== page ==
White v. Larkins

Filing 152

MEMORANDUM AND ORDER : IT IS HEREBY ORDERED that Petitioners motion, as supplemented, to alter or amend judgment is DENIED. (Doc. Nos. 76 , 84 .) Signed by District Judge Audrey G. Fleissig on 4/19/16. (KCB)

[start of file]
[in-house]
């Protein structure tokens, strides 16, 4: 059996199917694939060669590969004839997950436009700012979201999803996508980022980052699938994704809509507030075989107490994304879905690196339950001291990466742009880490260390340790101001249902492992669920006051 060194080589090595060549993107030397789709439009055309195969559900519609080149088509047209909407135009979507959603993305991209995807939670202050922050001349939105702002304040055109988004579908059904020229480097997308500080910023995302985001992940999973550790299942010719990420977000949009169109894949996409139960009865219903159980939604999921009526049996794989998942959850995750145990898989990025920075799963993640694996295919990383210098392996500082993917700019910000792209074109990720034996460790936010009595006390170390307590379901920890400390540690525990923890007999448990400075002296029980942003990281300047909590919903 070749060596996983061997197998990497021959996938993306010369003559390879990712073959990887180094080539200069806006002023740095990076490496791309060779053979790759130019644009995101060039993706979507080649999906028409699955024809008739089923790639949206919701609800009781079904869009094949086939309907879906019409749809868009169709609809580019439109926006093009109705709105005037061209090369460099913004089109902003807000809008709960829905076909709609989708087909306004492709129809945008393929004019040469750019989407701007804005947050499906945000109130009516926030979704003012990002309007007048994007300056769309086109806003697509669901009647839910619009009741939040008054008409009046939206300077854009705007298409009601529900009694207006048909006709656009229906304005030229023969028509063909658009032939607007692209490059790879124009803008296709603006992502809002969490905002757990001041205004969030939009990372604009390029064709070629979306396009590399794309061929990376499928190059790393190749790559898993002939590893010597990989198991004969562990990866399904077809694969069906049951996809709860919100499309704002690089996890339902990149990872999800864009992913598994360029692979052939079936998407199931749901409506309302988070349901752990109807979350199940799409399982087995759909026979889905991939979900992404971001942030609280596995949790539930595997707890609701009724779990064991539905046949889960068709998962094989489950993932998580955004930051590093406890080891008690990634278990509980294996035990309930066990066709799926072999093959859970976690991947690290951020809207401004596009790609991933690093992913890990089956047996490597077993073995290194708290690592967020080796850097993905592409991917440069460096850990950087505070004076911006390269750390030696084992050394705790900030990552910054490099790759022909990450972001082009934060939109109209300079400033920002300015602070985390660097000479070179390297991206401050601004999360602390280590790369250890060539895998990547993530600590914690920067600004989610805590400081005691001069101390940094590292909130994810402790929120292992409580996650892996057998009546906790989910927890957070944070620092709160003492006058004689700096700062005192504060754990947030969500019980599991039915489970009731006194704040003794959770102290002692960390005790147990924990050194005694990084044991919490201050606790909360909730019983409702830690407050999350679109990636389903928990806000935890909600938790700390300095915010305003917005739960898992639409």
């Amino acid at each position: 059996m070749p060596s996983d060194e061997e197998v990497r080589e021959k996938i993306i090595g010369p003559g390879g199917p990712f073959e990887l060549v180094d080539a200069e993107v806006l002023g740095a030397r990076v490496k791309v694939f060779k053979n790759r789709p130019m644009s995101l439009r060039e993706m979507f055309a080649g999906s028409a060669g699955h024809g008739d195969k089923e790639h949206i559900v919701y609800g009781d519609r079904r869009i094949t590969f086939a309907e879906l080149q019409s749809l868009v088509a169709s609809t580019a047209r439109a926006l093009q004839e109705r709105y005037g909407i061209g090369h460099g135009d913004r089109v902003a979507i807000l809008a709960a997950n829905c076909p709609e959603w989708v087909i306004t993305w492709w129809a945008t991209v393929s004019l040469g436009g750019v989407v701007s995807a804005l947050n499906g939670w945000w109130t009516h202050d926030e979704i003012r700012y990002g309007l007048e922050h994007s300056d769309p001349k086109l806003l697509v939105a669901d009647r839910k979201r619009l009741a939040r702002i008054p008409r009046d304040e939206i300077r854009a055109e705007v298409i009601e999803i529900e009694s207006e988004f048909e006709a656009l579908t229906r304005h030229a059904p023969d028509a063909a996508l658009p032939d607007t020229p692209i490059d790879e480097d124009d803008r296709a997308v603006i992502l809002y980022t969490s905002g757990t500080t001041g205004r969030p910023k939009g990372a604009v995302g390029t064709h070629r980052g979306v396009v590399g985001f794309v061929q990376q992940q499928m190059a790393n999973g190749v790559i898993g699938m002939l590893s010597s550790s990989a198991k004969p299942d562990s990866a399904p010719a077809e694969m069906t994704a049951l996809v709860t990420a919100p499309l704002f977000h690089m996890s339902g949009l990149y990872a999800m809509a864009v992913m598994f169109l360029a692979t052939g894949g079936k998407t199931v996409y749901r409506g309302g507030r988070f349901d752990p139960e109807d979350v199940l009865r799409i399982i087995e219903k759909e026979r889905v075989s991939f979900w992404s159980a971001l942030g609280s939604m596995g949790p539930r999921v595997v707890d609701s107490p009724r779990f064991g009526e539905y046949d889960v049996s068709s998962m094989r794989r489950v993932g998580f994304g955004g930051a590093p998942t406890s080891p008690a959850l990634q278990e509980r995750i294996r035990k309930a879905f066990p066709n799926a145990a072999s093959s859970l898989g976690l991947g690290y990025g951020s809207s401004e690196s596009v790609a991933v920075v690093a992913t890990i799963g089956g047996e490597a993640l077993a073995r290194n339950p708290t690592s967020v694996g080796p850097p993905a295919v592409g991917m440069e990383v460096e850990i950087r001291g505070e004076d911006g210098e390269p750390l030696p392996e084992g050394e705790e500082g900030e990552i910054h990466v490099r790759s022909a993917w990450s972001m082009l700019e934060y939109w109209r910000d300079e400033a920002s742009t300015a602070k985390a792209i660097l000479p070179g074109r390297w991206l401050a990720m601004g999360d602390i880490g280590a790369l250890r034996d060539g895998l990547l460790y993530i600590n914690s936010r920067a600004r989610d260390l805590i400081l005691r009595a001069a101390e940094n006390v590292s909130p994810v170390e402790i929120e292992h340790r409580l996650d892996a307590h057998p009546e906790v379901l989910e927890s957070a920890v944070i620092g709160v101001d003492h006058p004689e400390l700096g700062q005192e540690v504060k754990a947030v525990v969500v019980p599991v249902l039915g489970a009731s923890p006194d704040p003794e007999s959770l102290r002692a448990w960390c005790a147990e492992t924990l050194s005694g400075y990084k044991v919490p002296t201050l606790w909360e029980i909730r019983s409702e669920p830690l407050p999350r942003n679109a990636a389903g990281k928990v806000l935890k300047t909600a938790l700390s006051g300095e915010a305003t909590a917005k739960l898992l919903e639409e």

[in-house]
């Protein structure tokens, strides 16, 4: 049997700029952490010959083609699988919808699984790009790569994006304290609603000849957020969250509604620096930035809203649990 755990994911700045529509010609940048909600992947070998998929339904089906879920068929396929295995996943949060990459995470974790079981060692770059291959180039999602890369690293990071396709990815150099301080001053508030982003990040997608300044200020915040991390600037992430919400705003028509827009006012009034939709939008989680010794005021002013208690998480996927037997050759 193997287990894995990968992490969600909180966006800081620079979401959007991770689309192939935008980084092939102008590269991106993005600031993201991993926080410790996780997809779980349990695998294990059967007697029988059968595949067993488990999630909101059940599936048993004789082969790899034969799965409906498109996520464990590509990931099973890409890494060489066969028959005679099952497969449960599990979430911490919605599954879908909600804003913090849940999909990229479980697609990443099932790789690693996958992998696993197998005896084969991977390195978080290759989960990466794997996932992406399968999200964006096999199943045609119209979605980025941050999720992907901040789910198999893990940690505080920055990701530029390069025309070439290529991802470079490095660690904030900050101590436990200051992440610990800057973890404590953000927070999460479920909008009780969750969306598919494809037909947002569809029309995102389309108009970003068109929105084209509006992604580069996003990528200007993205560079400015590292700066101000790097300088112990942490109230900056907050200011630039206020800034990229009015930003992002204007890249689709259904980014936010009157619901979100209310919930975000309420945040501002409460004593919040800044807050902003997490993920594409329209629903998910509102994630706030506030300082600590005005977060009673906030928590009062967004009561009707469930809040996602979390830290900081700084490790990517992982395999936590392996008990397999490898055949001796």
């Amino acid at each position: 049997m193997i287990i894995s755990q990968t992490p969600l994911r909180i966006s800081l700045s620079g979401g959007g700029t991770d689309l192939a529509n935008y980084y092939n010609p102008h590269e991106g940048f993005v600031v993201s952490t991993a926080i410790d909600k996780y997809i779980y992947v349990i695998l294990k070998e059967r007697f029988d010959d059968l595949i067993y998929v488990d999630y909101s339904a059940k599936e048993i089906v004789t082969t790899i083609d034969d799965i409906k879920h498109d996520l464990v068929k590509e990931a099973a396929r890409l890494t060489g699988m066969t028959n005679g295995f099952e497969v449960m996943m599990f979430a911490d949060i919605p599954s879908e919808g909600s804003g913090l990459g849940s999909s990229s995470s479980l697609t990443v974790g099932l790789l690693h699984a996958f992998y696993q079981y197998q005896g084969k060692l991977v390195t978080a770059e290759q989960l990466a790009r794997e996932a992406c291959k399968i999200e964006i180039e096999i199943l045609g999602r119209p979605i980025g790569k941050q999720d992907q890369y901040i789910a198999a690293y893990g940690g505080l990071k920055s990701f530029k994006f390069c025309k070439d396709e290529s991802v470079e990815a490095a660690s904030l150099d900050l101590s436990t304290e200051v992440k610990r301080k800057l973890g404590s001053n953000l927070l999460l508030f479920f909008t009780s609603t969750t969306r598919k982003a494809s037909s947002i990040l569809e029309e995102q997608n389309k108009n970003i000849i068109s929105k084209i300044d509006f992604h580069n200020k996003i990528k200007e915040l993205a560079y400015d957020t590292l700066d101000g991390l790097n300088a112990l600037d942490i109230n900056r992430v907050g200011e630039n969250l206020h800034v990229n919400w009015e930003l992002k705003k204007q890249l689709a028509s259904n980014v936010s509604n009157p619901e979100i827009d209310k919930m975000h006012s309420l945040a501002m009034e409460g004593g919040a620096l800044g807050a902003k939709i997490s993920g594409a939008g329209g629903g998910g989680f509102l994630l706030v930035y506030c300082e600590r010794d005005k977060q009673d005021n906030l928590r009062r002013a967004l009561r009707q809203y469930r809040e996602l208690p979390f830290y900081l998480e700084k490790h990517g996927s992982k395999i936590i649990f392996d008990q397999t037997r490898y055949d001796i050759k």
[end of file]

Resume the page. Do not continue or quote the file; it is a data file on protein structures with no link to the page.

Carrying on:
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UNITED STATES DISTRICT COURT EASTERN DISTRICT OF MISSOURI EASTERN DIVISION CHRISTOPHER WHITE, Petitioner, vs. TROY STEELE, Respondent. ) ) ) ) ) ) ) ) ) Case No. 4:08CV00288 AGF MEMORANDUM AND ORDER This matter is before the Court on habeas Petitioner Christopher White’s motion (Doc. No. 76), as supplemented (Doc. No. 84), to alter or amend the judgment entered against him on September 16, 2014. For the reasons set forth below, the motion, as supplemented, will be denied. BACKGROUND As set forth in the Court’s Memorandum and Order (Doc. No. 73) accompanying the September 16, 2014 Judgment in this case, a jury convicted Petitioner on January 16, 2004, of acting with others, including Juanne Kennell, in the June 21, 2002 murder of Freddie Chew and assault of Jeffrey Shockley. Kennell was convicted for his part in the same crimes, with Petitioner’s trial commencing several days after Kennell’s conviction. One of Petitioner’s claims for federal habeas relief was that the state violated his rights under Brady v. Maryland, 373 U.S. 83 (1963) (holding that due process requires the prosecution to disclose to the defense material impeachment evidence), by withholding evidence that Shockley, who was a key prosecution witness against Petitioner, received favorable treatment, or promises thereof, in exchange for his testimony against Petitioner.1 Kennell raised a similar Brady claim in his own action seeking federal habeas relief, Kennell v. Dormire, 4:09CV00407 AGF (E.D. Mo.). A detailed review of the facts underlying Petitioner’s Brady claim (and Petitioner’s other claims) is set forth in the September 19, 2014 Memorandum and Order, and incorporated herein. On October 14, 2014, Petitioner filed the present motion to alter judgment. The only claim at issue in the motion to alter judgment is Petitioner’s Brady claim. Petitioner had asserted that evidence in the record suggested that the state had “hinted” at a deal with Shockley in connection with two state felony charges that had been filed against Shockley on February 18, 2002, and were still pending at the time of Petitioner’s trial. On February 9, 2004, shortly after Petitioner’s trial, Shockley pled guilty to the state felony charges, and was sentenced to a suspended imposition of sentence and one year of unsupervised probation. This Court concluded that even if there were a hint from the state for sentencing leniency, any Brady violation with respect to such a hint would have been harmless, in that despite its nondisclosure, the verdict was worthy of confidence and that there is no reasonable probability of a different result. (Doc. No. 73 at 15.) In support of his motion to alter judgment, Petitioner has submitted three new exhibits. The first exhibit is an affidavit dated October 9, 2012, by David Haubrich, an investigator hired by Petitioner and Kennell to interview Robert Stewart, the state’s other Petitioner also asserted a dependent due process claim of prosecutorial misconduct, arguing that the state failed to correct Shockley after he testified that he had not made any deals with the State in exchange for his testimony. 1 2 eyewitness, besides Shockley, who testified against Petitioner and Kennell. Haubrich attested that he interviewed Stewart on August 2, 2012, and that Stewart told him that he (Stewart) was not offered any deal related to his arrest on July 1, 2002, to testify against Petitioner and White. Rather, the judge in his case offered to drop the charges if he would enlist in the army, which Stewart did. Haubrich further stated that Stewart told him that he did not get a good look at the shooters; that when the police showed him the photo array, he had trouble picking out the shooters; that the police then gave him a break at the same time Shockley was on a break and that at that point Shockley “coached” him, describing Petitioner as having darker skin and White having lighter skin; and that after that, he (Stewart) was able to choose the photos that best fit Shockley’s description. Haubrich went on to attest that Stewart said he never heard Shockley say he was offered “some kind of a deal, but it was obvious, because he never went to prison on his serious [felony] charges” and “there was something going on between the police and Shockley.” Haubrich ended by attesting that he tried numerous times to obtain a sworn statement from Stewart, but that Stewart refused. (Doc. No. 77-1.) The second supplemental exhibit is a declaration by Jerome Johnson, an acquaintance of Shockley’s and Stewart’s, dated October 24, 2012, in which Johnson stated that Shockley and Stewart told him they could not recognize the men who shot Chew because the shooters were wearing ski masks, and that they (Shockley and Stewart) just guessed as to who the shooters were. (Doc. No. 77-2.) The third supplemental exhibit is a copy of a typewritten undated, unsigned plea agreement offered to Shockley by the state. (Doc. No. 77-3.) 3 The Court granted the requests of Kennell, whose habeas petition was still pending, and Petitioner for a joint evidentiary hearing on their respective Brady claims, and deferred ruling on Petitioner’s motion to alter judgment until after the hearing. Federal Habeas Evidentiary Hearing (Tr. at Doc. Nos. 117 and 120) Nine witnesses testified at the September 2015 evidentiary hearing: Stephen Reynolds (the public defender who represented Kennell in pretrial matters); Shockley; Stewart; Johnson; Robert Taaffe (the public defender who represented Shockley at his February 9, 2004 guilty plea and sentencing); Kennell; Petitioner; Daryl Smallwood (an inmate who knew Shockley and Kennell in jail/prison in 2007 or 2008); and Robert Craddick (the prosecutor in both Kennell’s and Petitioner’s trials). Reynolds testified that he was “relatively confident” that he was the “SR” referenced on a February 7, 2003 Conflict Transfer Request Form, and similarly confident that he was the author of the form. This internal Public Defender’s Office document stated as follows: Bob Taaffe represents Jeff Shockley in 021-0715. SR has just learned that Bob negotiated a deal for Jeff Shockley to testify against [Petitioner], who was just arraigned on 1/13/03, as well as possibly another defendant, Christopher White (who may also be coming down the pike, as I think we just interviewed that guy today). Reynolds had no independent recollection of the form or of speaking with Taaffe about anything noted therein, but testified that Taaffe might have told him that he (Taaffe) was “trying to negotiate a plea agreement” for Shockley. Shockley testified that he was not promised anything in exchange for his testimony against Petitioner and Kennell, and that Chew was like a brother to him and that was why 4 he testified against Petitioner and Kennell. Shockley testified that in July 2002, about a month after Chew’s murder, he was in danger in his apartment due to being a witness in the case and the police moved him to a hotel for two to four weeks and covered his expenses there. Shockley testified that the men who shot at Chew and the others were not wearing ski masks, and that when he saw their faces he recognized them because he knew them from before. Shockley denied that he had coached Stewart with respect to identifying the men who shot Chew, and denied that he had told Johnson that he (Shockley) could not identify the shooters. He also denied that he had given a copy of the Conflict Transfer Request Form to anyone. He testified that he had agreed to testify against his brother, who had been charged with a separate crime, because his brother asked him to so that he (Shockley) could stay out of jail for the vehicular homicide. In the end, his brother pled guilty to the homicide charge. Shockley testified that he had no expectation that he was going to get any favor from the state as a result of his testimony against Petitioner and Kennell. He testified that when he pled guilty to his state felony charges he thought he might go to jail, and planned to throw himself on the mercy of the plea court. Johnson testified that after the Chew shooting, Shockley and Stewart told him that they could not identify the shooters because the shooters had ski masks on. Stewart testified that he was able to identify Petitioner and Kennell as two of the shooters because he had seen them in the neighborhood on several occasions beforehand and recognized them. He stated that he testified at their trials because his friend (Chew) had been brutally murdered and he wanted to see justice done. He stated that no one ever 5 made a deal with him in exchange for his testimony and that Shockley did not coach him with the identifications. He admitted that he spoke with David Haubrich , an investigator for approximately 30 to 45 minutes, but denied ever telling Haubrich that it was too dark for him to clearly see the faces or identities of the shooters, or that Shockley coached him. He said it was evident that Haubrich was asking leading questions designed to affect the outcome of the case. Taaffe testified that although he attempted to negotiate a plea deal for Shockley, no formal or tacit agreement was ever reached. Taaffe testified that once Shockley agreed to testify against Petitioner and Kennell, Taaffe tried to get the state to agree to dismiss the pending felony charges against Shockley, but that ultimately Shockley pleaded “open” and the only reason for that would have been that negotiations with the state had broken down. With respect to the Conflict Transfer Request Form, Taaffe testified that if the state made an offer to one of his clients to testify against another individual represented by the Public Defender’s Office, he would have reported a conflict of interest to the appropriate person. Taaffe testified that according to his notes, at about the time the Conflict Transfer Request Form was dated (February 7, 2003), the state had made an offer to Shockley, but Shockley declined the offer because it did not grant him immunity. In addition, the offer required Shockley to testify against his brother in another criminal matter, and Shockley did not want to do that. Taaffe believed that Shockley wanted to testify against Petitioner and Kennell because they had killed his friend. Taaffe also explained that he was the one who continued the felony case against Shockley until Petitioner’s and Kennell’s trials were 6 over, thinking Shockley would get some sentencing benefit from having testified for the state in those cases, and that he (Taaffe) would have communicated this to Shockley, even though there was no deal with the state. When asked by the state about his case note from November 13, 2003, that stated that that the state “hinted at a potential nolle,” Taaffe indicated that when Shockley agreed to testify for the state against Kennell and Petitioner, “it was clear . . . that he was not going to get anything worse than probation and [Taaffe] had hoped [he] could talk the State into dismissing the charges after [Shockley] testified.” Taaffe explained that the original recommendation was for probation anyway and that there was “nothing in the [November 13, 2003] note to indicate that Craddick made a promise that [Shockley] wasn’t going to go to jail,” and in fact, no such promise was made. Nevertheless, Taaffe then stated that Craddick was the one who “hinted at a nolle.” On cross examination, Taaffe testified unequivocally that there was no “secret deal” with the state in exchange for Shockley’s testimony, and that he would have told Shockley at the time he took the stand against Kennell and Petitioner that “we were hoping to get a better deal from the State with his cooperation and/or hoping to get a better disposition from the Court if he testified on behalf of the State.” Id. at 135-36. Kennell testified that in January 2009, Petitioner mailed him a copy of the Conflict Transfer Request Form described above, stating that he got it from Smallwood. Petitioner testified that in 2007 or 2008, Smallwood gave him a copy of the Conflict Transfer Request Form and Petitioner then sent it to Kennell. Smallwood testified that in 7 2007 or 2008, he was incarcerated in the same jail as Shockley, and Shockley gave him the Conflict Transfer Request Form and asked him to give it to Petitioner, which he did. Smallwood testified that Shockley told him he did not “see anything” at the shooting and had lied at Kennell’s and Petitioner’s trials to get a deal. Shockley was recalled as a witness and denied giving Smallwood the Conflict Transfer Request Form. Craddick testified that he did not have a specific memory of conversations with Taaffe regarding a deal for Shockley, but definitively stated that he (Craddick) never offered to dismiss the charges against Shockley, or hinted that he would. He testified that Shockley told him that he would testify against Petitioner and Kennell because his best friend had been killed, and so he (Craddick) was not concerned that Shockley would refuse to testify unless the state gave him something in exchange. Craddick explained further that in light of Shockley’s age and lack of a criminal record, Shockley was likely to receive supervised probation, which was what Craddick would have offered him anyway, and so Craddick had no motivation to offer Shockley a deal because it would have only negatively impacted Shockley’s credibility. Craddick did not recall whether Shockley was put up in a hotel before Kennell’s and Petitioner’s trials, but he explained that it was the prosecutor’s office’s practice to do so when a witness did not feel safe. Post-Hearing Evidence and Arguments of the Parties Documents from the St. Louis City Circuit Attorney’s Office indicate that the Victim’s Services Unit paid for Shockley to stay at a hotel from July 28, 2002, until August 5, 2002, and in October 2002, paid a little over $1,000 for Shockley and his mother to relocate to an apartment in another neighborhood. Shockley’s probation files 8 were also provided to Petitioner after the hearing. They show that Shockley was placed under the supervision of the Missouri Board of Probation and Parole, and although field violation reports were filed by his probation officer, the plea court did not revoke Shockley’s probation, which he completed on February 9, 2005. The parties submitted simultaneous post-hearing briefs. Petitioner argues that Shockley was not a credible witness at the evidentiary hearing, and that the hearing testimony and exhibits show that there was a tacit deal between the state and Shockley for sentencing leniency in exchange for his testimony against Petitioner and Kennell. Petitioner also asserts that a Brady violation has been made out based on the state’s failure to disclose the payments made to Shockley for lodging and relocation, and failure to disclose Shockley’s agreement to become a state’s witness against his brother. This latter non-disclosure was impeachment evidence, according to Petitioner, because it would have shown Shockley’s willingness to testify against others to advance his own interests. Respondent argues that the record, including the testimony at the evidentiary hearing establishes that there was no formal or tacit agreement between the state and Shockley that Shockley would receive some sort of benefit in exchange for his testimony against Petitioner and Kennell. With respect to the nondisclosure of the payments to Shockley for lodging and relocation, Respondent argues that Petitioner failed to show prejudice, because evidence that Shockley received threats that caused him to fear for his life and safety in the community would have had a detrimental impact on Petitioner’s case. DISCUSSION In Brady, the Supreme Court held that “suppression by the prosecution of 9 evidence favorable to an accused . . . violates due process where the evidence is material either to guilt or to punishment, irrespective of the good faith or bad faith of the prosecution.” Brady, 373 U.S. at 87. In Giglio v. United States, 405 U.S. 150, 153-54 (1972), the Supreme Court clarified that the rule stated in Brady applies to evidence undermining witness credibility, such as sentencing leniency promises. Evidence qualifies as “material” when there is “‘any reasonable likelihood’ it could have ‘affected the judgment of the jury.’” Wearry v. Cain, 136 S. Ct. 1002, 1006 (2016) (quoting Giglio, 405 U.S. at 154). To prevail on his Brady claim, Petitioner need not show that he “more likely than not” would have been acquitted had the new evidence been admitted; he must show only that the new evidence is sufficient to “undermine confidence” in the verdict. See id. (quoting Smith v. Cain, 132 S. Ct. 627, 629-31 (2012)). Both express agreements between the prosecution and cooperating witnesses, as well as “less formal, unwritten or tacit agreement[s]” are “subject to Brady’s disclosure mandate.” Bell v. Bell, 512 F.3d 223, 233 (6th Cir. 2008) (en banc) (citing Wisehart v. Davis, 408 F.3d 321, 323–24 (7th Cir. 2005). Recently, in Wearry, 136 S. Ct. at 1004, the Supreme Court held that the fact that the police had told a witness for the state who was seeking a deal to reduce his existing sentence that they would “talk to the D.A. if he told the truth” was subject to Brady’s disclosure requirement. These rules are designed to protect a defendant’s fundamental right to fairness under the Due Process Clause of the Fifth Amendment, for when the fate of the accused turns on the credibility of a witness, the prosecutor’s failure to disclose a potential motive for bias or untruthfulness may result in grave injustice. 10 United States v. Rushing, 388 F.3d 1153, 1158 (8th Cir. 2004). In determining whether the suppression of impeachment evidence is sufficiently prejudicial to rise to the level of a Brady violation, a court must analyze the totality of the undisclosed evidence “in the context of the entire record.” United States v. Agurs, 427 U.S. 97, 112 (1976). The cumulative effect of all suppressed evidence favorable to the defendant is considered, rather than considering each item of evidence individually. Wearry, 136 S. Ct. at 1004-05 (concluding that the cumulative effect of several Brady nondisclosures in a case in which the state’s evidence “resemble[d] a house of cards,” entitled the petitioner to a new trial). The Court concludes from a review of the evidence, and after having an opportunity to observe the demeanor of the witnesses at the habeas hearing, that no formal or tacit agreement existed between the state and Shockley related to his February 18, 2002 felony charges. It is clear that no written or oral agreement was ever entered into, despite the notation in the February 7, 2003 Conflict Transfer Request Form that Taaffe “negotiated a deal for Jeff Shockley to testify against [Petitioner].” The Court credits the testimony of Reynolds and Taaffe that this notation may well have meant that Taaffe and the state were attempting to negotiate a deal for Shockley. The Court concludes that no such agreement was ever reached. “Giglio does not require disclosure of rejected plea offers; the duty to disclose is dependent upon the existence of an agreement between the witness and the government.” Rushing, 388 F.3d at 1158 (citing Collier v. Davis, 301 F.3d 843, 849-50 (7th Cir. 2002)). The evidence of a tacit agreement is the November 13, 2003 case note by Taaffe that Shockley agreed to testify against Petitioner and White and the state “hinted that there may 11 be a nolle after this is over.” But this note’s probative value is weak in light of Taaffe’s contemporaneous statements to the plea court that there was no “quid pro quo” for Shockley’s testimony against Petitioner and White. The existence of a tacit agreement is further refuted by the consistent testimony at the habeas hearing of Shockley and Chaddick, whose testimony the Court finds credible on this question. Each testified that no tacit agreement existed. Both Taaffe and Craddick testified that Shockley was likely to get probation anyway, in light of his young age and lack of a criminal history, and their testimony was not controverted. Indeed, the state did not “nolle” the felony charges against Shockley after he testified against Petitioner and White, and Taaffe made no mention of any such agreement at sentencing, further undermining the notion that the state had hinted it would or might do so in exchange for Shockley’s testimony. To the contrary, the state made no mention of Shockley’s trial testimony and recommended essentially the sentence it had originally offered that did not require Shockley’s testimony against anyone. Taaffe’s testimony at the habeas hearing, when confronted with his case note, did not establish that Chaddick had hinted that the state might dismiss the felony charges against Petitioner if he testified against Petitioner and White. Rather, the credible graveman of Taaffe’s testimony was that he and Shockley hoped that his testimony would help with the sentencing on the felony charges, and that Shockley’s motive for testifying against Petitioner was because Petitioner had murdered Shockley’s best friend. The Court credits Shockley’s testimony that this is why he testified against Petitioner. Shockley’s (and Taaffe’s) hopes that Shockley’s sentencing judge might view Shockley’s cooperation 12 with the state favorably does not implicate Brady. See Bell, 512 F.3d at 233-34; Wisehart v. Davis, 408 F.3d 321, 325 (7th Cir. 2005). The Court next concludes that even if the jury had heard that the state “hinted” to Shockley that it might dismiss his felony charges if he testified against Petitioner, there is no reasonable likelihood this information could have affected the judgment of the jury. As discussed below, this was not a case in which the state’s evidence was like “a house of cards,” but rather a case in which the evidence of guilt was strong. Most importantly, Stewart also identified Petitioner and White as two of the shooters. See Sullivan v. Lockhart, 958 F.2d 823, 825-26 (8th Cir. 1992) (holding that evidence of an alleged deal the state made with a witness to drop charges against her in exchange for her testimony was not material under Brady where other witnesses testified to the same effect as the witness in question). The Court accords little weight to Haubrich’s hearsay affidavit that was not subject to cross examination. Further the Court finds that Stewart’s hearing testimony regarding his identification of Petitioner was credible. The Court did not find Johnson’s testimony at the evidentiary hearing that Stewart told him the shooters were wearing ski masks such that he could not identify them, to be credible, based on Johnson’s demeanor, his own motivations, and the evidence as a whole, including that no other witnesses to the crimes said the shooters were wearing ski masks. And, as noted above, there is no evidence of any Brady violation or plea agreement with respect to Stewart. With respect to the state covering the cost of Shockley’s hotel for eight days, as well as the financial help in relocating Shockley and his mother to another apartment at a 13 time when he was possibly in danger in connection with the crimes at issue, the Court assumes that this was Brady material that should have been disclosed. See United States v. Librach, 520 F.2d 550, 553-54 (8th Cir. 1975) (holding that the government had a Brady obligation to disclose that its witness was being held in protective custody, received immunity, and was paid almost $1,000 a month for a total of approximately $10,000 for subsistence). But the Court concludes that the nondisclosure does not undermine confidence in the verdict.2 Lastly, the Court fails to see any impeachment value in the fact that at some point Shockley was willing to testify, and may have given a statement, against his brother in connection with an unrelated case, as there is no indication that Shockley ever did so in return for any benefit from the state. In light of Shockley’s and Stewart’s out-of-court identifications of Petitioner, their consistent versions of the crimes, the corroboration of their versions (other than the identity of the shooters) by other eyewitnesses and by physical evidence, including the evidence of Petitioner’s fingerprints on the car driven to the shooting, the Court does not believe that it can be said that the verdict in this case was of questionable validity or that the state’s case was built on a “house of cards.” In sum, considering the entire record, and the cumulative effect of any and all nondisclosures, Petitioner’s Brady claim fails. CONCLUSION Accordingly, Indeed, as respondent argues, such testimony could have invited either testimony, or speculation by the jury, that Shockley had been threatened. 2 14 IT IS HEREBY ORDERED that Petitioner’s motion, as supplemented, to alter or amend judgment is DENIED. (Doc. Nos. 76, 84.) AUDREY G. FLEISSIG UNITED STATES DISTRICT JUDGE Dated this 19th day of April, 2016. 15